Natural Options for Diabetic Peripheral Neuropathy

Quincy AdamDiabetes, Diabetes Natural Options, Diabetes Treatments

Diabetic Peripheral Neuropathy is a condition that more than 60% of people with Diabetes develop.1  Having elevated blood sugar for a long time increases your risk for developing nerve damage and nerve pain – especially in your legs and feet. 

Managing your blood sugar is extremely important, but there are also some things you can try to help alleviate the burning, shooting, pins and needle pain.

  • Walking: Even a short walk around the block can help prevent nerve pain or slow its progression. Walking helps improve circulation and increase blood flow.
  • Warm baths: Warm water helps increase blood flow to your legs and feet, and can help improve circulation.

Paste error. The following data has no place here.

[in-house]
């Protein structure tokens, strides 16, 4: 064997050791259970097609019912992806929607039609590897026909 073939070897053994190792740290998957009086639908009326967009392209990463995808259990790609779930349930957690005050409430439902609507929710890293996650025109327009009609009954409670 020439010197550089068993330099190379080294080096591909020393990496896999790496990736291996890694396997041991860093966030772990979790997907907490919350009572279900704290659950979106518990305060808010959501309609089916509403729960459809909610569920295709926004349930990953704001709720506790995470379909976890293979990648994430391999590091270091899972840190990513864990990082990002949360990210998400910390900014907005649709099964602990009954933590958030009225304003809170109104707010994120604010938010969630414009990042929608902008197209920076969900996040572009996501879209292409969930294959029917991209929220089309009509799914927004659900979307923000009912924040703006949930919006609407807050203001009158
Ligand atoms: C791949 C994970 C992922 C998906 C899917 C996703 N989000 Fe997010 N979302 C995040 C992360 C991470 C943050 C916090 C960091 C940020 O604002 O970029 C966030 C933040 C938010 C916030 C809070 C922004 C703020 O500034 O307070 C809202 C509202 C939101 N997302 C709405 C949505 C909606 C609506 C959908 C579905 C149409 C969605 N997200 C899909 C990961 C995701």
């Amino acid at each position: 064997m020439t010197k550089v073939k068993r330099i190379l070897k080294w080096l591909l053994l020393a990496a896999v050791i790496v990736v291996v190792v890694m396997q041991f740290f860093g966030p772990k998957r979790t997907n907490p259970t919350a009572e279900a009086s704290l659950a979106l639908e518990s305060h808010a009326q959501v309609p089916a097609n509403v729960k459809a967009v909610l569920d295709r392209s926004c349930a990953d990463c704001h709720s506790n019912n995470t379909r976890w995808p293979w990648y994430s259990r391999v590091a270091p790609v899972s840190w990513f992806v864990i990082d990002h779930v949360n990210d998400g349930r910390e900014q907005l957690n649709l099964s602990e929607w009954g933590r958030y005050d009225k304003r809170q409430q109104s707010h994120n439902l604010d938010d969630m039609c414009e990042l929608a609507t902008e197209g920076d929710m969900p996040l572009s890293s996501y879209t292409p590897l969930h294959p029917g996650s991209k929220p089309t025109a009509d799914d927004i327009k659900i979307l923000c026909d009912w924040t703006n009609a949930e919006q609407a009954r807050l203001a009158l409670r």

• Vitamins and Supplements: The B-complex vitamin has an effect on nerve health, and some research has shown that replenishing B1, B6 and B12 helped with symptoms. You should discuss the dose of any vitamins and supplements with your doctor. Higher is not necessarily better for your health. Other supplements that have some benefit for nerve health include Vitamin E, evening primrose oil, Omega 3 fatty acids, Alpha Lipoic Acid, Gamma Linolenic Acid, and Aceytl-L-Carnitine2 
  • Capsaicin: Chili Peppers are the source for this topical pain relief cream that has been around for centuries and has an anti-inflammatory effect.
  • Alternative Approaches: Massage, Yoga, Tai chi, Meditation, Biofeedback, Acupressure and Acupuncture are all techniques that provide temporary pain relief and seem to work well for some people.3

Be sure to talk with your doctor about your Diabetes and nerve pain and discuss the supplements you are considering to ensure you are taking the right ones at the right amounts.

  1. National Institute of Diabetes and Digestive and Kidney Disease. Accessed on February 1, 2018.
  2. Sarah Broek. Stop the Pain from Diabetes Nerve Damage. Diabetic Living Online., Accessed on February 1, 2018.
  3. The Foundation for Peripheral Neuropathy. Accessed on February 1, 2018.